A revised system for language-related fee reductions pursuant to Rule 6 EPC was introduced by the EPO on 1 April 2014. Under the previous system, applicants of EPC countries having an official language (admissible-non-EPO language) other than English, French or German were entitled to certain fee reductions irrespective of their size. The revised system is designed to support small applicants by limiting the size of companies eligible for fee reductions. Under the revised system, the reduction is increased from 20% to 30% and applies only to the filing and examination fee, and the applicant must be in one of the following categories:
    1. small and medium-sized enterprises (SMEs)
    2. natural persons
    3. non-profit organisations, universities and public research organisations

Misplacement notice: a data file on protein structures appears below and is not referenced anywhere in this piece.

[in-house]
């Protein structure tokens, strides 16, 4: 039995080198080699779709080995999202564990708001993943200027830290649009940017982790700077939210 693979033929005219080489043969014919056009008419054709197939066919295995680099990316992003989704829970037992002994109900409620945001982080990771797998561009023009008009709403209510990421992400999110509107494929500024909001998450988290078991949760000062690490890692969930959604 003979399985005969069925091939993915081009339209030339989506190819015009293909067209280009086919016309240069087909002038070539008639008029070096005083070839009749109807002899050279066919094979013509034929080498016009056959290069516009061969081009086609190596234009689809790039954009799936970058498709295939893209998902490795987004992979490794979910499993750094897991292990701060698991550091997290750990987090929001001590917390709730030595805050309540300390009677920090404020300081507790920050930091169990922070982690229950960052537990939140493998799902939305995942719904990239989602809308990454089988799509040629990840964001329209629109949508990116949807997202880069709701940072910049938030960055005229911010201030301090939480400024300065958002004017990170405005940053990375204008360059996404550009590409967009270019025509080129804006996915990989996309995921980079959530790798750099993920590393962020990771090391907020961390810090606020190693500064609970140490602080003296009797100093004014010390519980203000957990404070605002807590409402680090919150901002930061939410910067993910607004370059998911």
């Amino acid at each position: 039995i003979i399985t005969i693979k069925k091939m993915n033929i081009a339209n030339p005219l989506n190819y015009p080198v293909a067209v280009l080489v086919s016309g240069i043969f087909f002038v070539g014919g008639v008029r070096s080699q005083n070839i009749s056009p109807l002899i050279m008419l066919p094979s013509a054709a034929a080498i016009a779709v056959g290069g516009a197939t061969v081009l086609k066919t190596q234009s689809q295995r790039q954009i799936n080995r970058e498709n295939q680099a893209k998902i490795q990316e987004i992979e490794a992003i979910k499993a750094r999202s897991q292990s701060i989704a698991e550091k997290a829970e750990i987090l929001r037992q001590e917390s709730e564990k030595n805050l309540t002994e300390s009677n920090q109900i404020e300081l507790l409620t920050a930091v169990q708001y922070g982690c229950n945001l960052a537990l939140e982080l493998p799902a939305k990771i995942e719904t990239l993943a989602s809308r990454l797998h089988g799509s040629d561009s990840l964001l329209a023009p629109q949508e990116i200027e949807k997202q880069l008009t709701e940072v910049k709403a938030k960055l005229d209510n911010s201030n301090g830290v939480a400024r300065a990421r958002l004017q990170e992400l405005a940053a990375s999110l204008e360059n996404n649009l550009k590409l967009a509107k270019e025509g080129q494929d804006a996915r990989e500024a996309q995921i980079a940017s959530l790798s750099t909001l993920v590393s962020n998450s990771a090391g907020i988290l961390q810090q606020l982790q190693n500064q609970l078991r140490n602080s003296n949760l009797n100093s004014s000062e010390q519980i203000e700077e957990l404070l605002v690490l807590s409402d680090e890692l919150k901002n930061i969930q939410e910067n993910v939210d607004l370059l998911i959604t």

The EPO uses the definition of small and medium-sized enterprises as that defined in the European Commision Recommendation 2003/361/EC of 6 May 2003. The category of small and medium-sized enterprises is made up of enterprises which employ fewer than 250 persons, which have an annual turnover not exceeding EUR 50 million and/or an annual balance sheet total not exceeding EUR 43 million and for which no more than 25% of the capital is held directly or indirectly by another company that is not an SME. The admissible non-EPO languages include Albanian, Bulgarian, Croatian, Czech, Danish, Dutch, Estonian, Finnish, Greek, Hungarian, Icelandic, Irish, Italian, Latvian,Lithuanian, Luxemburgish, Macedonian, Maltese, Norwegian, Polish, Portuguse, Romanian, Serbian, Slovakian, Slovenian, Swedish, and Turkish. The revised system applies to European patent applications filed on or after 1 April 2014, and to international applications entering the European phase on or after that date. The reduction available is 30% of the filing fee and examination fee. In particular, the 30% reduction of the examination fee is significant as it amounts to €540. Where the European Patent Office has drawn up an international preliminary examination report, the examination fee can be reduced by 50%. Applicants that wish to benefit from the reduction in the filing or examination fee must expressly declare that they are eligible. The request for grant form includes pre-printed boxes where the request for examination in an admissible non-EPO language and the declaration can be made by simply ticking the appropriate boxes on the form and including the appropriate examination request in an admissible non-EPO language. The revised system is based on trust, which means that typically the EPO will grant the fee reduction by virtue of applicant’s declaration of entitlement. However, the EPO will carry out random checks to confirm eligibility. If it turns out that the applicant was not eligible, the reduced fee will be deemed not to have been paid and the application will be deemed withdrawn. The Applicant has the option to remedy the loss of rights by requesting further processing subject to paying the underpayment and the further processing fee. The EPO will only conduct random checks while the application is pending. The EPO will no longer check eligibility after the application has granted or require the patentee to provide evidence to that effect. Importantly, if a deficiency in the declaration is discovered after grant, it will not affect the validity of the granted European patent. In view of the fact that more and more international companies are filing their European applications in the name of Irish subsidiaries to avail of Ireland’s favourable tax regime, it is possible that at least some of these companies meet the small and medium-sized enterprise criteria which would allow them to avail of the reduced fees at the EPO. Accordingly, if your company has their principal place of business within a country such as Belgium having an official language other than English, French or German and falls within the definition of small and medium-sized enterprises as defined by the European commision, your company may be entitled to reduced filing and examination fees when filing patent applications at the EPO. It is therefore important that companies discuss with their European patent attorney whether they are eligible for fee reductions at the EPO.